4.2.3.2 Verifcation of soluble redox compounds
secreted by bacteria…………………....…….………89
4.2.3.3 Electrochemical behavior of the biofilm anode….….91
4.3 Ribosomal Intergenic Spacer Analysis of Bacillus subtilis…………92
4.4 Conclusion……………………………………….………….………93

CHAPTER 5: GLYCEROL DEGRADATION IN SINGLE-CHAMBER MICROBIAL FUEL CELLS

5.1 Introduction……………………………………………….…………96
5.2 Results and discussion ……………………………………...….….100
5.2.1 MFC acclimation and maximum current generation…..….100
5.2.2 Performance evaluation of the MFC from polarization
curves obtained in different cycles…………………….…..103
5.2.3 pH and its effect on current output………………....….….107
5.2.4 Electrochemical activity in relation to pH change…….......109
5.2.5 Electrochemical activity and electron
transfer mechanisms……………………………………….112
5.2.6 Performance of MFC based on substrate
conversion and coulombic efficiency…..……………...…..115
5.3 Conclusion………………………………………………….....…..116






CHAPTER 6: EFFECT OF ANODIC PH MICROENVIRONMENT ON CURRENT, POWER DENSITY, INTERNAL RESISTANCE AND ELECTROCHEMICAL LOSSES IN MICROBIAL FUEL CELL OF ENTEROBACTER CLOACAE

6.1 Introduction………………...………………………..……….…….120
6.2 Results and discussion…………………………………….……….124
6.2.1 Effect of different anodic pH on current generation……....124
6.2.2 Effects of pH on Internal Resistance………………….…...128
6.2.3 Evaluation of MFC performance…………………….…….131
6.2.4 Electrochemical evaluation of MFC……………………....135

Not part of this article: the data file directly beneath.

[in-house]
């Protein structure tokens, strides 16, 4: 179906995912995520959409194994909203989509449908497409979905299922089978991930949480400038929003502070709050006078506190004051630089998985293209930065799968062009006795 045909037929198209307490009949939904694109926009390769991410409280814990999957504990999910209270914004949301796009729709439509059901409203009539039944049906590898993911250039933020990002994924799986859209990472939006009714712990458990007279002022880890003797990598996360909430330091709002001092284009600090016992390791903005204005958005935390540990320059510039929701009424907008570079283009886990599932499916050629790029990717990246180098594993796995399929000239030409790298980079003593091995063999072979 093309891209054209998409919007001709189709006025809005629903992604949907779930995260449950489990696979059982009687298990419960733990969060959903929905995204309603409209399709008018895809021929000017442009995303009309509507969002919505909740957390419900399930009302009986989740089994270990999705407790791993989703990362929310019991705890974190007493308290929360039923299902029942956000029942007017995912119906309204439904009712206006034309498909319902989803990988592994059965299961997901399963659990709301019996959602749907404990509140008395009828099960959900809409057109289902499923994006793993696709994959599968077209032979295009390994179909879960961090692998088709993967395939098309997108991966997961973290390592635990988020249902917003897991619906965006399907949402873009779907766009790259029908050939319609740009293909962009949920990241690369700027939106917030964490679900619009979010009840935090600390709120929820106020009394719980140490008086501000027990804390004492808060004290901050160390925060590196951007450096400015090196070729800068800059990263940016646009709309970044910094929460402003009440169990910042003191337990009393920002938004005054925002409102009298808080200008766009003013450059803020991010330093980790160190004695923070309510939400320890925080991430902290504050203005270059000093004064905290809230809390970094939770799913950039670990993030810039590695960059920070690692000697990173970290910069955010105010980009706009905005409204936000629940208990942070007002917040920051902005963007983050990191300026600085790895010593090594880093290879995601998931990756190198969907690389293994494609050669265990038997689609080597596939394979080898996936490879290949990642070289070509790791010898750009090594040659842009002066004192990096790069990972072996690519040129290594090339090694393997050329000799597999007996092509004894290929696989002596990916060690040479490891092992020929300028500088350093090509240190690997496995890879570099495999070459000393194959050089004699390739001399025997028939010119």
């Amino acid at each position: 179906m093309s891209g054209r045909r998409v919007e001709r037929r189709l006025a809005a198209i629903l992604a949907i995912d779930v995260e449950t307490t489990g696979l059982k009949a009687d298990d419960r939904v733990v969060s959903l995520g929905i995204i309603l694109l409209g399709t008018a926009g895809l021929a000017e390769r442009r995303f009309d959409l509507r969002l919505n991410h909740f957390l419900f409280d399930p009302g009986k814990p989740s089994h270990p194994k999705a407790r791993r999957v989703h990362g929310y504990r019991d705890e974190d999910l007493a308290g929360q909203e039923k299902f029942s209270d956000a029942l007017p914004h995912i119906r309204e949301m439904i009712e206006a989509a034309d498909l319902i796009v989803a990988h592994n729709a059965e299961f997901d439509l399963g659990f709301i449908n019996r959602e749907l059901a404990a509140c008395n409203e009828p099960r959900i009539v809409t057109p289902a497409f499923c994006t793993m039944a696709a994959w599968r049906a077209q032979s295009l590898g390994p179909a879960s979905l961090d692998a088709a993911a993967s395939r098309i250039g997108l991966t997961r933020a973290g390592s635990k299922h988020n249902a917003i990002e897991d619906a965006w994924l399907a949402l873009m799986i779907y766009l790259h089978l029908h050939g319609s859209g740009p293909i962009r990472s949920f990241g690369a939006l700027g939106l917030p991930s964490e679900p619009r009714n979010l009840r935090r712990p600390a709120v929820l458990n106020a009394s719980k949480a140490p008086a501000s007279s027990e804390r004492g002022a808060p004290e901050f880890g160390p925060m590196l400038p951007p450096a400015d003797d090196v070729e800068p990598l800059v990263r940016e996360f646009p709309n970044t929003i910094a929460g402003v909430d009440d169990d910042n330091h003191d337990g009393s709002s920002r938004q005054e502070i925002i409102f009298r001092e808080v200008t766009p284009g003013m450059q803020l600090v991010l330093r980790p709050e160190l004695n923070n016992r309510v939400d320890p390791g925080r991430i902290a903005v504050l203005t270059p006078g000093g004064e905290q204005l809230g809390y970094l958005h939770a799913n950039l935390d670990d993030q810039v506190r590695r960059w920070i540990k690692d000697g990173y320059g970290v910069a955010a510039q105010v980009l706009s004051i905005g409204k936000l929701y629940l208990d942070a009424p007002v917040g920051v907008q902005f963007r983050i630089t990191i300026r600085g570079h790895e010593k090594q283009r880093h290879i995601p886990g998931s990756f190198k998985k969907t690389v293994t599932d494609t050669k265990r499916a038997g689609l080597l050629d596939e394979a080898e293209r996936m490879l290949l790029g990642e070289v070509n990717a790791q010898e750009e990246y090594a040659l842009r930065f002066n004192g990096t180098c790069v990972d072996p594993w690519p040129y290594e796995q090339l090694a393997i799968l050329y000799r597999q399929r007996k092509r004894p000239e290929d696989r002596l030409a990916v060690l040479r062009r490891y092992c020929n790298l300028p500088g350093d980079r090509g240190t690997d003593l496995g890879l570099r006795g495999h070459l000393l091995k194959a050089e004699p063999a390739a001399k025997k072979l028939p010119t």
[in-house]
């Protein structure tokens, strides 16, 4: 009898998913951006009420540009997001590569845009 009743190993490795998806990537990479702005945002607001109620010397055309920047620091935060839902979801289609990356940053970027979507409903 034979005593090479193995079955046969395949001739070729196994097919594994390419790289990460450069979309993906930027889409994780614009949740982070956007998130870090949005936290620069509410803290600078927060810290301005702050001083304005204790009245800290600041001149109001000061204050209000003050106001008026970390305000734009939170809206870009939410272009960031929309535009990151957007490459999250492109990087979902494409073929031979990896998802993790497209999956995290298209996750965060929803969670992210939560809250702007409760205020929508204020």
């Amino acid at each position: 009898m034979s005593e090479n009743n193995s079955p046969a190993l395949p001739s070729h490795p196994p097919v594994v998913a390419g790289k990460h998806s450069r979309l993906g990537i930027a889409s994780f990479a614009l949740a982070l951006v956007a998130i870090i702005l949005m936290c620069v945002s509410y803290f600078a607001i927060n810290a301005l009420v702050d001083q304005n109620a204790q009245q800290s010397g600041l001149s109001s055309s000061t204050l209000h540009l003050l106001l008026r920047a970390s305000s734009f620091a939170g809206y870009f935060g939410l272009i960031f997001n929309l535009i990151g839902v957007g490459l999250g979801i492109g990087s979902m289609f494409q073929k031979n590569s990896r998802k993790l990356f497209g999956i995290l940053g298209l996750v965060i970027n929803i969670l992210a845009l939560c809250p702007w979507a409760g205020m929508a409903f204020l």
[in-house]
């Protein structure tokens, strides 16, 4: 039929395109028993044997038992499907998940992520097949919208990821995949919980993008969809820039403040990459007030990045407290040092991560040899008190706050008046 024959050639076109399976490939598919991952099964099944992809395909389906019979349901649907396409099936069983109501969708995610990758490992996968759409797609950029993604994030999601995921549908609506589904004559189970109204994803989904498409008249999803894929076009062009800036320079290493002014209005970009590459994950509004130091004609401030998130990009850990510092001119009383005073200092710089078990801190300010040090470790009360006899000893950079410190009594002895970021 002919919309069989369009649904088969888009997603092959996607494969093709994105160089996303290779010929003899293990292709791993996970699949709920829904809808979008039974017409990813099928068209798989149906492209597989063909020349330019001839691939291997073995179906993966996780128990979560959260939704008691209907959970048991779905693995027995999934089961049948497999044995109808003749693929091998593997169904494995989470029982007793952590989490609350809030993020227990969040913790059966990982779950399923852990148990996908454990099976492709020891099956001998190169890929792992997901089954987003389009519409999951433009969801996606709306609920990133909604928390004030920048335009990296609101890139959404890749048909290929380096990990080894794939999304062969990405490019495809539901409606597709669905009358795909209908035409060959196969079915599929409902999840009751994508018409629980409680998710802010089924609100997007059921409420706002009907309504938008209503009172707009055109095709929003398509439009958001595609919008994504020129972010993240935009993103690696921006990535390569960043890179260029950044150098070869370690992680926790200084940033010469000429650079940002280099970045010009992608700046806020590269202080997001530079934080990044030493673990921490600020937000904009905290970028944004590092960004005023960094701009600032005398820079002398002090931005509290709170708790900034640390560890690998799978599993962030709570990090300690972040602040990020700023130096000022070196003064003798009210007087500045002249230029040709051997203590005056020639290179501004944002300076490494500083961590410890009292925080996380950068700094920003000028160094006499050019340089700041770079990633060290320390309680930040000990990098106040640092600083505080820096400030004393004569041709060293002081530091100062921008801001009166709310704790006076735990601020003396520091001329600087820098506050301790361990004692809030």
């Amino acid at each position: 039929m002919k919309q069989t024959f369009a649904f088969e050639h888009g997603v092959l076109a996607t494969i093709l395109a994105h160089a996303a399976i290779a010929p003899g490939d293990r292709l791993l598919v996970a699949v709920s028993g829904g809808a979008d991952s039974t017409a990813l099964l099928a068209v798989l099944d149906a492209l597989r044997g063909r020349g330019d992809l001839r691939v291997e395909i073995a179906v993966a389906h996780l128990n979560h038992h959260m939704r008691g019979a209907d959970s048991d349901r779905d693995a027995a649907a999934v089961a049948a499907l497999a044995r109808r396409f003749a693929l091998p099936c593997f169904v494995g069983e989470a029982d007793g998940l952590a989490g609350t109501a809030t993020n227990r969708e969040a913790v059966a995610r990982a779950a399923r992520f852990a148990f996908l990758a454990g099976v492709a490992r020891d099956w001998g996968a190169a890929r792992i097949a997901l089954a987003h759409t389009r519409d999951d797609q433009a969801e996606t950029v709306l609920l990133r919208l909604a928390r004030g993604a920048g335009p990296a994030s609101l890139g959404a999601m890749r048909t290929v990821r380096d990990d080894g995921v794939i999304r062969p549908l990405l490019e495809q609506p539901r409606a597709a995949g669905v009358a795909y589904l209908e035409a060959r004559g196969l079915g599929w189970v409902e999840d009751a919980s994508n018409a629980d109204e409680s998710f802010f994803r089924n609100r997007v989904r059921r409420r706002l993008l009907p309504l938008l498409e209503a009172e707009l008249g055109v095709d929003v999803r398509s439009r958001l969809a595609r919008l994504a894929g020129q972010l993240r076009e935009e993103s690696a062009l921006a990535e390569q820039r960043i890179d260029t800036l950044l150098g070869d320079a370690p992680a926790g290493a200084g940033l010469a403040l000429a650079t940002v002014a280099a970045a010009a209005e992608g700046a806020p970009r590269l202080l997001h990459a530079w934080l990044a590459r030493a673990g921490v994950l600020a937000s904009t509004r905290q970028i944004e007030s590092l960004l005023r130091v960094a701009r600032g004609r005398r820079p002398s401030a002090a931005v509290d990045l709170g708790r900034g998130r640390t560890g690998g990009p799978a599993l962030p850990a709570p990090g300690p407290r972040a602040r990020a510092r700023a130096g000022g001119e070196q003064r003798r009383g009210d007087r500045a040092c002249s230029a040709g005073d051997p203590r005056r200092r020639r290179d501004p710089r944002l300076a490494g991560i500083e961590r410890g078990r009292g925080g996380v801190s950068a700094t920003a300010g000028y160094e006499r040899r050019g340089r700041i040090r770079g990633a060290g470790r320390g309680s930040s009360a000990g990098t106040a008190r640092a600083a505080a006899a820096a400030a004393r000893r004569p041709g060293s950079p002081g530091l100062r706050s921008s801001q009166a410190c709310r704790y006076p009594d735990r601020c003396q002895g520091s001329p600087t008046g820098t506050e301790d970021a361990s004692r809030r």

6.2.5 E cloacae wastewater organic matter removal
and coulombic efficiency……………………………..……137
6.3 Conclusion……………………………………………………...….…..138

CHAPTER 7: SIMULTANEOUS NITRATE REDUCTION AND ELECTRICITY GENERATION IN A SINGLE-CHAMBER MICROBIAL FUEL CELL WITHOUT AN AIR CATHODE

7.1 Introduction………………………….……………………….…….142
7.2 Results and discussion……………………………….………….…146
7.2.1 Nitrate respiration and current generation…………...…....146
7.2.2 Effect of nitrate addition in different batch cycles
and its relationship with current generation and
nitrate reduction………………………………………..…..148
7.2.3 Polarization curve…………………………………....…….151
7.2.4 Electrochemical activity as a result of change
in electron acceptor …………………………………….…153
7.2.5 Electrochemical activity during different fed batch
cycles and electron transfer mechanisms…………………..155
7.2.6 Performance of the MFC at the end of the batch
test ………………...…………………………………….…158
7.2.7 Coulombic efficiency……………..……………………..…159